Candidate says she has every right to run

  • Nov. 10, 2006 5:00 a.m.

By Alex Rinfret–Gwaii Trust director Delina Petit Pas says she has every right to run for re-election, despite complaints from some Tlell residents.
“I believe in the democratic process, and due process,” Ms Petit Pas said on Friday (Nov. 10). “I’m within my perfect right to run in an election, to campaign, to represent Central Graham Island.”
Ms Petit Pas was responding to a group of four rural residents who said earlier this week that the Central Graham Island seat is supposed to be held by a Port resident one term, then a resident from outside Port in the next term.
Three Tlell residents are running in the Nov. 25 election – Jim Abbott, Su-san Brown and Claudette Lavoie – as well as Ms Petit Pas, so voters will have a choice of four candidates.
However, a few Tlell residents are pointing to an agreement signed between village of Port Clements representatives and Tlell and rural area representatives in 2000 which states that the Central Graham Island Gwaii Trust seat will alternate between Port and the rural area. Bill Mackay, John Burrill and Jean Kalamarz all appeared at the Nov. 6 Port council meeting to ask why Ms Petit Pas is running, in apparent contradiction to this agreement.
However, Ms Petit Pas and others point out that this agreement was never further ratified, and is not part of the Gwaii Trust bylaws governing how the director will be chosen. According to the Gwaii Trust, the process of choosing the Central Graham Island director is the same as that set out in BC legislation for the election of an electoral area director.
Ms Petit Pas said she was part of the community discussions six years ago when the Central Graham Island seat was being set up, and that alternating representation was not an issue brought up by the public.
“The community said anybody from Central Graham Island can come forward and be elected,” she said. “Certainly, there’s been a lot of misunderstanding.”
Ms Petit Pas said she had absolutely no idea that anyone had an objection to her running as a candidate, and that Mr. Mackay, who spoke to Port council about the matter and has also written to regional district director Ian Hetman, has never spoken to her about it.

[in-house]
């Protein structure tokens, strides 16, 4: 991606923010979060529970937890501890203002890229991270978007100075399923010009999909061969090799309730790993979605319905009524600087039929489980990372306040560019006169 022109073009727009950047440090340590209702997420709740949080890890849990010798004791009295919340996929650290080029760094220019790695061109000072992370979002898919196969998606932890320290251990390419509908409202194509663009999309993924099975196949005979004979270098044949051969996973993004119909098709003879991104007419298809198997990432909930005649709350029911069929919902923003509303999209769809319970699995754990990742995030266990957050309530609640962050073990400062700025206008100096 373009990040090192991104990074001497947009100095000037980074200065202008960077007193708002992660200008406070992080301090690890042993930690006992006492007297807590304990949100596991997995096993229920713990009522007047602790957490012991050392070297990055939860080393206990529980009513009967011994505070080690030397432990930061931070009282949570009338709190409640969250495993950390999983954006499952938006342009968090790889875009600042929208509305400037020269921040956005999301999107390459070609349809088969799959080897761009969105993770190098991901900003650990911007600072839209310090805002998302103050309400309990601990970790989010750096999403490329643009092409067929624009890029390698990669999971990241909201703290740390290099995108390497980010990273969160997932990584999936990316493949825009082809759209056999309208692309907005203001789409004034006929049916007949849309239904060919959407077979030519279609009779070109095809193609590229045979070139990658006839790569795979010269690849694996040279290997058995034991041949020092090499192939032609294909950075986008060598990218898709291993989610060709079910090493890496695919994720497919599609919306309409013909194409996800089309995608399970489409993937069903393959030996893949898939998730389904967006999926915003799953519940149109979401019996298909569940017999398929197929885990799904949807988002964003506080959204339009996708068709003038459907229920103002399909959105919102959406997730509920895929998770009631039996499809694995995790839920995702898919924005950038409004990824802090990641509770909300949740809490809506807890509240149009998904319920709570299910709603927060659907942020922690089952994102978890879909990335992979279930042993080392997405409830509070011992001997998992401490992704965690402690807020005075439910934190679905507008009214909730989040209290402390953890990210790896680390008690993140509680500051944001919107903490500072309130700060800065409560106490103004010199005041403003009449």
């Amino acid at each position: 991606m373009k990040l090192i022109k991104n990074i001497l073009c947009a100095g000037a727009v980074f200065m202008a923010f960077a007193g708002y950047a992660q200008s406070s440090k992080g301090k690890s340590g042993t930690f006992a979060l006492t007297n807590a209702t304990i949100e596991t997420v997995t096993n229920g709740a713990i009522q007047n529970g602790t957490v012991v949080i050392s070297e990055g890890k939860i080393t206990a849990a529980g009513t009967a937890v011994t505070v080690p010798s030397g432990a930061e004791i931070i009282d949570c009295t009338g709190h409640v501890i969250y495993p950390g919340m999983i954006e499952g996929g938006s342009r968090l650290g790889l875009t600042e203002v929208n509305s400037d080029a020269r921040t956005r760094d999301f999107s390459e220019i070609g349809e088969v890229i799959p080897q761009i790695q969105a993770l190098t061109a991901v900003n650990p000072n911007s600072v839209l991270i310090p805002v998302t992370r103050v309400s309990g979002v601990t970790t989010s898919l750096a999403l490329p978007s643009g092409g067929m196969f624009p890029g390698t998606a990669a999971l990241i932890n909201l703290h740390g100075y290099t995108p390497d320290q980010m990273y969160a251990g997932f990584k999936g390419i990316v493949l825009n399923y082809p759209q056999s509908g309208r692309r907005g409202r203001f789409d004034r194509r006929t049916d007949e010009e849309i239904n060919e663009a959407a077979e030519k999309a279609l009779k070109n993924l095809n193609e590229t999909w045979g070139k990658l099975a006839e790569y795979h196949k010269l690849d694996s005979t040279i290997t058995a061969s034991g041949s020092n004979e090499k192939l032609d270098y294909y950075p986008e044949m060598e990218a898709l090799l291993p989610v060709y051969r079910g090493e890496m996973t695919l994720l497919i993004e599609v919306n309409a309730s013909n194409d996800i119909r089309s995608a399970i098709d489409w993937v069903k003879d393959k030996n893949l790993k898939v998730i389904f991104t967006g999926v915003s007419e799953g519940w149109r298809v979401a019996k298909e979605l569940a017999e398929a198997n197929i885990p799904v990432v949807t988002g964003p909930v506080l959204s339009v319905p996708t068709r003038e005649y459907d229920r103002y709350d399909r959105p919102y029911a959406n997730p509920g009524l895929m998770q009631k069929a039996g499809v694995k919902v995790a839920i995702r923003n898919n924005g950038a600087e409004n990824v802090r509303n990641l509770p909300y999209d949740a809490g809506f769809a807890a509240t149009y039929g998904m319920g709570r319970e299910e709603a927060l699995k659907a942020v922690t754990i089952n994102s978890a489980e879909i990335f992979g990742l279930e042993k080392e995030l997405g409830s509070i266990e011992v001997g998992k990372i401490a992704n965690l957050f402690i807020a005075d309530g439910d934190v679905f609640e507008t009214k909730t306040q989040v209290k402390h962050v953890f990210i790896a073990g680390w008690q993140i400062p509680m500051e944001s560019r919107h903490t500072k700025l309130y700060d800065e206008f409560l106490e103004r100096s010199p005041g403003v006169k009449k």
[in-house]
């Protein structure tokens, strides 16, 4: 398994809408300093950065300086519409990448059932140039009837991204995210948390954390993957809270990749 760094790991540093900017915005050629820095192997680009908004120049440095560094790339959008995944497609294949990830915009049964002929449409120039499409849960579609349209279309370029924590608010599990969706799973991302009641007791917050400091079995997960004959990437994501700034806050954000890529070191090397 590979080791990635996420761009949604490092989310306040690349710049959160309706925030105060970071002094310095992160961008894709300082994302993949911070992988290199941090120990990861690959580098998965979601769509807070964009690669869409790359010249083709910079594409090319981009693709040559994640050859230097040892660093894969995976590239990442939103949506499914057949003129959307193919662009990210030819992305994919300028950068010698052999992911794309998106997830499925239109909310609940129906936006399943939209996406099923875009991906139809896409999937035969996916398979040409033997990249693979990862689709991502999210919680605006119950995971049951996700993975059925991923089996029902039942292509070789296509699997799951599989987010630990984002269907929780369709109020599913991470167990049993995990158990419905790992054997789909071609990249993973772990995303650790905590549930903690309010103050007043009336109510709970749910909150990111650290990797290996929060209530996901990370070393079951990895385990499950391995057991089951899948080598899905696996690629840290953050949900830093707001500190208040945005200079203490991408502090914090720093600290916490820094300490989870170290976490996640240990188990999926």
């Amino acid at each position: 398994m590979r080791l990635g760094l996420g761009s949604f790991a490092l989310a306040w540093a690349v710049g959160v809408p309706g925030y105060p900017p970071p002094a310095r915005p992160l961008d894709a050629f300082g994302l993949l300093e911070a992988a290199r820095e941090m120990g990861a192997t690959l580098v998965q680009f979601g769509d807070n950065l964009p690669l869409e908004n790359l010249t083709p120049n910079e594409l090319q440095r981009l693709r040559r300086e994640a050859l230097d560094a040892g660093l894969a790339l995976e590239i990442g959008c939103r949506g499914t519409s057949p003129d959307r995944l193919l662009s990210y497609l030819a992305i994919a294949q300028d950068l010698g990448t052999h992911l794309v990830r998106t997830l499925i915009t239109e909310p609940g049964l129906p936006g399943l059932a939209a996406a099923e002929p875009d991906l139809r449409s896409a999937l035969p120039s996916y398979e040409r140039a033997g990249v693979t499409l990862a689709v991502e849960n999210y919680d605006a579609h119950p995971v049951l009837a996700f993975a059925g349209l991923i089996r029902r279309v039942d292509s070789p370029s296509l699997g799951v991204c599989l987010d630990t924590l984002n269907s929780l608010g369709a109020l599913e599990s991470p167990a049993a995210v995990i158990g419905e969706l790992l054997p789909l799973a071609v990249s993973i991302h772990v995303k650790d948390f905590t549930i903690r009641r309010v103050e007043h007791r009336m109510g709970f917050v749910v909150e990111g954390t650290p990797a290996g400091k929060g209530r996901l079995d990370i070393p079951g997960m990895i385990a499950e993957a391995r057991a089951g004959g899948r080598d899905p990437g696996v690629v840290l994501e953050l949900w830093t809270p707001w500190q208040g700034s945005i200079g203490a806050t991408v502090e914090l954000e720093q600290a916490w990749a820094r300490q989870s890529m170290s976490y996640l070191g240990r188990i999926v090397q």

“I think what I have done, I have done with integrity,” Ms Petit Pas said, adding that she had no knowledge of Mr. Mackay’s objections until reading about them in the Nov. 9 Observer.
She said she decided to run again because she has enjoyed being a director for the past two years and thinks she has done a good job. The experience she gained in her first term will serve residents well if she is elected again, she said.
She also pointed out that the Port and Tlell communities have many common interests, and that it seems short-sighted to think that a Port resident could not do as well at representing Tlell, simply on the basis of where they live.
Ms Petit Pas also repeatedly said that she does not want this to become a negative issue, and that she has nothing negative to say about anyone involved.
“I do want good will to prevail,” she said. “My focus is to foster a community spirit, to have good feelings for Central Graham Island residents.”
Ms Petit Pas will be making a statement at next Monday’s council meeting in Port Clements (Nov. 20).
A bit of background: the Central Graham Island director represents the area between Nadu Road and Tlell (the area corresponds roughly to the 557 telephone exchange) on the Gwaii Trust board, which has a total of eight directors. Although the Gwaii Trust was set up in 1995, the Central Graham Island seat was formed in 2000 when the board was reorganized to give Queen Charlotte its own director.
The Central Graham Island election does not usually attract much attention, and the alternating representation issue has never come up before. Ms Petit Pas was acclaimed after she was the only candidate to come forward in 2004. In the term before that the seat was held by Jack Miller, who was acclaimed in 2002. Mr. Miller lives in what many people would consider part of Port Clements, but he is technically outside the village boundaries, so his acclamation did not contravene the 2000 agreement.
The first election for this seat, held in November 2000, attracted five candidates, one from Tlell and four from Port. Exactly twice as many people voted in Port as in Tlell. Port resident Jukka Efraimsson won that election with significant support from Tlell voters.

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